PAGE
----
result which the court itself considers fair.”

Stack v Dowden is a highly significant case in at least two
respects. Firstly, it is the first case on TOLATA
1996 to have ever been decided by the House of Lords. Secondly, the
judgement is known to have laid down principles for the distribution of the
assets of cohabitees on the dissolution of a relationship.

In the case of Stack
v Dowden, the parties were cohabitees registered as joint tenants of the
legal estate but made no declaration as to the entitlement of the beneficial
interest in the property. Mrs Dowden contributed more costs towards the
property than Mr Stack. They both had separate bank accounts and made separate
investments. The parties both separated and Mr Stack then obtained a court
order that the house should be sold and the proceeds divided equally between
himself and his former partner. However, Mrs Dowden appealed against this
decision claiming that she was entitled to a greater share due to the larger
contribution she put towards the property. The Court of Appeal held that she
was entitled to a 65 percent share, so Mr Stack appealed from this decision to
the House of Lords.

It was held that the starting point for determining
beneficial interests where the legal title was held jointly is that beneficial
interest will also be held jointly. This presumption may be displaced where
there is evidence that this was not their intention.

This case provided leadership as to how the courts deal with
a sole legal owner. However, this case included legal ownership being in joint
names. As Lady Hale mentioned, the initial principle is that equity follows
law, the beneficial interests reflect the legal interests in the property,
meaning that Mr Stack and Mrs Dowden who held the legal estate together as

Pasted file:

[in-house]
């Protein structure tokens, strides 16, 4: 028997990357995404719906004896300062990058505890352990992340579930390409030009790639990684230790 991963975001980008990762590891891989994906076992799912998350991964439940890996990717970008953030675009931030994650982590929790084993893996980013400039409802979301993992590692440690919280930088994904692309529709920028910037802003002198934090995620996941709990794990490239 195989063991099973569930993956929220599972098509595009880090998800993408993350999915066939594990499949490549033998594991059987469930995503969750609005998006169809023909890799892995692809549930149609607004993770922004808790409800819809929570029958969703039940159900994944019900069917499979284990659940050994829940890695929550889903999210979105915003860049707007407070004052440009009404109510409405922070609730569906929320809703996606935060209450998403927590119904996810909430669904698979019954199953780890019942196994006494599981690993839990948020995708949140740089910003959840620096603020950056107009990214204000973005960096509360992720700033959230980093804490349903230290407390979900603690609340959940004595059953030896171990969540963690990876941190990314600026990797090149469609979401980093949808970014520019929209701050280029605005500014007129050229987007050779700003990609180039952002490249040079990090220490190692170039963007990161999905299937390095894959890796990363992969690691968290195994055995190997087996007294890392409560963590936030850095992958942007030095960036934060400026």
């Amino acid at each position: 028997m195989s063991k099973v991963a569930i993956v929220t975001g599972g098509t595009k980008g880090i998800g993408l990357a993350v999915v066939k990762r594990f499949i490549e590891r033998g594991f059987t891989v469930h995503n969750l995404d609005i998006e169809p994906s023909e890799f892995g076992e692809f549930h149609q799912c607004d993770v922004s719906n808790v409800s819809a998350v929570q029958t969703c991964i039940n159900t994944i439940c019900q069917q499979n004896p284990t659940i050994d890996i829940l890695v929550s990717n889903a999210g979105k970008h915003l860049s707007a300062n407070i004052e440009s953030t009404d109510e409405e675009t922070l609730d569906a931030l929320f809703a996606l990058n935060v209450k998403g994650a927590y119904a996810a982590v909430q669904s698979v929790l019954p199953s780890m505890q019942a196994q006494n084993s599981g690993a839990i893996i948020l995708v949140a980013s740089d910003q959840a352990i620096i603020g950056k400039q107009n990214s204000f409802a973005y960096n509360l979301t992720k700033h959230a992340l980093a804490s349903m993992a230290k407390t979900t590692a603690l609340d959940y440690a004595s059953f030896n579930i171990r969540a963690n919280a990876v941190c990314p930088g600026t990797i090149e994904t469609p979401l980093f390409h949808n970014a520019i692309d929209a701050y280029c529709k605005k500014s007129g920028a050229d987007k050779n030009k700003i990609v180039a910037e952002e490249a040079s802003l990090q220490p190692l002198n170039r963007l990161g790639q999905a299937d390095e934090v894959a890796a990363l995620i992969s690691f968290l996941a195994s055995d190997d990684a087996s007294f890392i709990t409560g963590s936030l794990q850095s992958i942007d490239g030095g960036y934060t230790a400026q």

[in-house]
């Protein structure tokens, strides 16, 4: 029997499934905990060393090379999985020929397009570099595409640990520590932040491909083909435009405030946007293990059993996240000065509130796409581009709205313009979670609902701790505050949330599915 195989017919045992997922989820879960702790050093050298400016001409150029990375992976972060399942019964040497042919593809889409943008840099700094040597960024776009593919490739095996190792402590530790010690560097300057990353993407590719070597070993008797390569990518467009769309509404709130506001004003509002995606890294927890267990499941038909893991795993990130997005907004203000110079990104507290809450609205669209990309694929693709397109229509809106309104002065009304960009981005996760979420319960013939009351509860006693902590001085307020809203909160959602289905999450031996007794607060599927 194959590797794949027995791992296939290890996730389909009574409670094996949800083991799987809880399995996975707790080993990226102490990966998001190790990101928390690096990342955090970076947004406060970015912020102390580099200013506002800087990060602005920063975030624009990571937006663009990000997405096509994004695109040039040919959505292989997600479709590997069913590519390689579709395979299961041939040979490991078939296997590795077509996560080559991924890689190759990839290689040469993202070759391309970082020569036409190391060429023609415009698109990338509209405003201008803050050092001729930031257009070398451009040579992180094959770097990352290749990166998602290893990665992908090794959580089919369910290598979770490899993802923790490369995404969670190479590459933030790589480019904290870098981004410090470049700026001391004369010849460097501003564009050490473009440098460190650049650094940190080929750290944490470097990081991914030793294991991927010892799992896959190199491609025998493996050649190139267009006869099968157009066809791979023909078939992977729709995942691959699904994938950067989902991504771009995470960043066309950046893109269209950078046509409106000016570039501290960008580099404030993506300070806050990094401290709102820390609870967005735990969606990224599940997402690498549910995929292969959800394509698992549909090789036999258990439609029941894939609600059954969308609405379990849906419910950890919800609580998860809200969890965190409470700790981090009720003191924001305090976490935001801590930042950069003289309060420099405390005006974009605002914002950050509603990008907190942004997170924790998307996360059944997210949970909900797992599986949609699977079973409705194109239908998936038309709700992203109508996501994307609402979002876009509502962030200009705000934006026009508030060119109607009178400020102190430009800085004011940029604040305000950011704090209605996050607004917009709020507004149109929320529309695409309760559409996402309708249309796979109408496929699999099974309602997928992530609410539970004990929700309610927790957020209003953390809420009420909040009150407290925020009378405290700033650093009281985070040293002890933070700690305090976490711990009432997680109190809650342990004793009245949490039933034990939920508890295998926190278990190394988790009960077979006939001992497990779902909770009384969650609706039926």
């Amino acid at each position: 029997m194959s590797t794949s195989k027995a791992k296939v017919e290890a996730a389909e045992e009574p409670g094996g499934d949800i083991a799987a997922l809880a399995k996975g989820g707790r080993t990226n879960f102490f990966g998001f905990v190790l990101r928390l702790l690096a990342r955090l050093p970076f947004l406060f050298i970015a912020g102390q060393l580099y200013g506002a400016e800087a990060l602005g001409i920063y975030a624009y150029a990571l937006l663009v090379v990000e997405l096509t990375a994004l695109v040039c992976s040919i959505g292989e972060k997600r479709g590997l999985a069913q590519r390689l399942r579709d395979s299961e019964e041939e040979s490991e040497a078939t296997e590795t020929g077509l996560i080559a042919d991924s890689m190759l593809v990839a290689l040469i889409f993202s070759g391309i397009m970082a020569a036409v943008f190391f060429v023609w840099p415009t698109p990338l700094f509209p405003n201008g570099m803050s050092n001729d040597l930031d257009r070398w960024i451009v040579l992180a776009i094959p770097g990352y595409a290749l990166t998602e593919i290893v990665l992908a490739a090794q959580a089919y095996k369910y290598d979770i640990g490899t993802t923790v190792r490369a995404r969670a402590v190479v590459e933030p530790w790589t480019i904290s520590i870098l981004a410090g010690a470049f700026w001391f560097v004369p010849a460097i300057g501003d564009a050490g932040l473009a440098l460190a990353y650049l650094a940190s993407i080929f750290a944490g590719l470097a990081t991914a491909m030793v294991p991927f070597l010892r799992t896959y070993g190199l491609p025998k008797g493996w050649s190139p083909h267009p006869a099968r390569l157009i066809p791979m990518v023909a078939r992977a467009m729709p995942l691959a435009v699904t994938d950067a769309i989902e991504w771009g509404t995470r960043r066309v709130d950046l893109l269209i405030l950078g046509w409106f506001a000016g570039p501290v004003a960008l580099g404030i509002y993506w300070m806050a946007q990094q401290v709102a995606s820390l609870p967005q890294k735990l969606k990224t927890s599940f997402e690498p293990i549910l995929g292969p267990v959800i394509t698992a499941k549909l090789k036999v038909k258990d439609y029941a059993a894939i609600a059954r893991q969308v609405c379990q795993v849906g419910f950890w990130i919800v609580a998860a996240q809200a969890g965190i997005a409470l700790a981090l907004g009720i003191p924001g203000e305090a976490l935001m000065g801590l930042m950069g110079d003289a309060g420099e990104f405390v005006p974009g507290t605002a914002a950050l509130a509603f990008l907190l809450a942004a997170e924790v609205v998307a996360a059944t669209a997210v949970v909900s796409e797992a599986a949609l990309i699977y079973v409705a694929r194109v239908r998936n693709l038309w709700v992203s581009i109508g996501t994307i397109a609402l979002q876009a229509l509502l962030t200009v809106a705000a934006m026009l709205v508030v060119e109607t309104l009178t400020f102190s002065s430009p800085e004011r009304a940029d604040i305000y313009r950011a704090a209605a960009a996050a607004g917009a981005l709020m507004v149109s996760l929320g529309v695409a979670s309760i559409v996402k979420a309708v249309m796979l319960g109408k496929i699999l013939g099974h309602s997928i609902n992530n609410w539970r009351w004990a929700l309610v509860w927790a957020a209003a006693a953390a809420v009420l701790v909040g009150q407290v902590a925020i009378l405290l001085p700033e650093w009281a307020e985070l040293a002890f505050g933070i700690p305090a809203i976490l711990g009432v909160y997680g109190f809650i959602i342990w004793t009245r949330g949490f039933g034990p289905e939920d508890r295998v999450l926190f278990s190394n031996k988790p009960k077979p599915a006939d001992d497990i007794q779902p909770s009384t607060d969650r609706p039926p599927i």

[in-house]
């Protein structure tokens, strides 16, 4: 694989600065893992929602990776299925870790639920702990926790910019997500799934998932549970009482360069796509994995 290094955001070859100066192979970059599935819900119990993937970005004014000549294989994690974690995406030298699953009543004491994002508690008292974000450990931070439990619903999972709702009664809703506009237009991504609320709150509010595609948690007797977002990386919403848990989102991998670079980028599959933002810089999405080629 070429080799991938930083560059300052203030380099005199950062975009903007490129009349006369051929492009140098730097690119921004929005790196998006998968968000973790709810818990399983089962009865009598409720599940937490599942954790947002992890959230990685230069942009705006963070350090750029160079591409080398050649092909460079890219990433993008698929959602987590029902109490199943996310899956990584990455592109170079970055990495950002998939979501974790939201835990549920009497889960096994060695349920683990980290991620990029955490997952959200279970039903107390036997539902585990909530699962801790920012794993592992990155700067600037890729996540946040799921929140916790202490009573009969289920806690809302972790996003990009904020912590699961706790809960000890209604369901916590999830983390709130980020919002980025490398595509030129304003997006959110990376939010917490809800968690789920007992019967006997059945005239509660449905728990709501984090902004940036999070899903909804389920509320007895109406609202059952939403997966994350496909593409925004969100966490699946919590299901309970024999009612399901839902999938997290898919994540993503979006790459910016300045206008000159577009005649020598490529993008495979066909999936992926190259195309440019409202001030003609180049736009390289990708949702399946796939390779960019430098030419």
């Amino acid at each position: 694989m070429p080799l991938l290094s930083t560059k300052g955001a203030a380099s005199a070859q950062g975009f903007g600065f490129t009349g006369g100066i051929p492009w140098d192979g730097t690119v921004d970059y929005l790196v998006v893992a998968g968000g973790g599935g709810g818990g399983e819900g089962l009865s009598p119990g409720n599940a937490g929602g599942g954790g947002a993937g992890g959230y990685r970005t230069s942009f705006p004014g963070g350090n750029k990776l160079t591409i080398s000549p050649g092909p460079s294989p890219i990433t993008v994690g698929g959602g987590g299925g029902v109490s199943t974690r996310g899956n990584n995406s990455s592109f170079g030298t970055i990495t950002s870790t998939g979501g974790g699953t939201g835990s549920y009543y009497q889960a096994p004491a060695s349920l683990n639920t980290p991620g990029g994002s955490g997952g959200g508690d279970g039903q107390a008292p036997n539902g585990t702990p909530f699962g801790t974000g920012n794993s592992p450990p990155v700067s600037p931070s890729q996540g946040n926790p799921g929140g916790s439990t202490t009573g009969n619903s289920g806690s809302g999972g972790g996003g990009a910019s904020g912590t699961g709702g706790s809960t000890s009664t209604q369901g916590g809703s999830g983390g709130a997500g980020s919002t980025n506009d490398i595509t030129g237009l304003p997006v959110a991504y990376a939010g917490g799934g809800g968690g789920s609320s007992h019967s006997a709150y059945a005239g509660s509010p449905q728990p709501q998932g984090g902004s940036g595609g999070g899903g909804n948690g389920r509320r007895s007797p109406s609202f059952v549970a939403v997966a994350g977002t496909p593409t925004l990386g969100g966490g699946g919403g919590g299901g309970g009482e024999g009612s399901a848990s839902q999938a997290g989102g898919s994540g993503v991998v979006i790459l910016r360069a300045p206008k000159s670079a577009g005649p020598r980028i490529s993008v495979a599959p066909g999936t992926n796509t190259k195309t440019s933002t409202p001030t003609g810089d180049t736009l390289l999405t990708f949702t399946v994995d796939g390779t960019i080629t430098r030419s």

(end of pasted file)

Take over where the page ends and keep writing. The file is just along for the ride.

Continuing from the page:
joint tenants raised a presumption that they were also joint tenants of the
beneficial interest.

When land is owned by one or more persons, ownership must be
through a trust of land, this separates the legal title of the land from the
equitable ownership rights. Trustees hold the legal ownership which must be
named on paper. The trustees hold the land on trust for the beneficiaries. For
example, those who may be entitled to equitable ownership rights. The trustees
and beneficiaries are often the same people. The two forms of co-ownership are
Joint Tenants and Tenancy in common.

Joint tenants are together classed as owning the whole
interest, the individual owner is not entitled to a specific share, and when he
dies, ownership remains with the survivors under the rights of survivorship.
Whereas, tenants in common are entitled to estimated individual shares in the
property, which they can transfer during their life and which pass with their
estates on death.

A Tenancy in common of the beneficial interest may come into
existence in the following ways. Under an equitable presumption, that purchasers
who make unequal contributions to the purchase price intend to hold as tenants
in common. By an express declaration of the intention to hold as tenants in
common which should be made by the purchasers at the time of the acquisition.
By a severance, a joint tenancy of the beneficial interest can be turned into a
tenancy in common by severance.

In the case of Laskar
v Laskar 2008, Lord Neuberger considers in his judgment whether the
presumption of beneficial interest following legal interests set out in Stack v
Dowden applies to this case. He decided that it wouldn’t be right to apply the
case of Stack v Dowden as the property had not been purchased as a home but
rather as an investment. He also mentioned that, had Stack v Dowden been
applied, he would have found the presumption has been rebutted on the facts.

For the facts of this case, and the decision of the Court of
Appeal that the presumption of beneficial joint tenancy did not apply to the
property bought as an investment. Lord Neuberger identified the following
aspects of the parties conduct which, if the presumption had applied, it might
have operated to rebut it as the financial affairs were kept separate, the
mother had several other children and there was no reason to think that she
intended her daughter to receive a significant gift not shared with the other
children, the parties contributions to the purchase price were significantly
different and the daughter became a co-purchaser primarily because the mother
could not afford the purchase on her own.

The case of Jones v
Kernott 2011 which came a few years after Stack v Dowden, is a case that
was similar to one another. Both these cases concerned disputes between former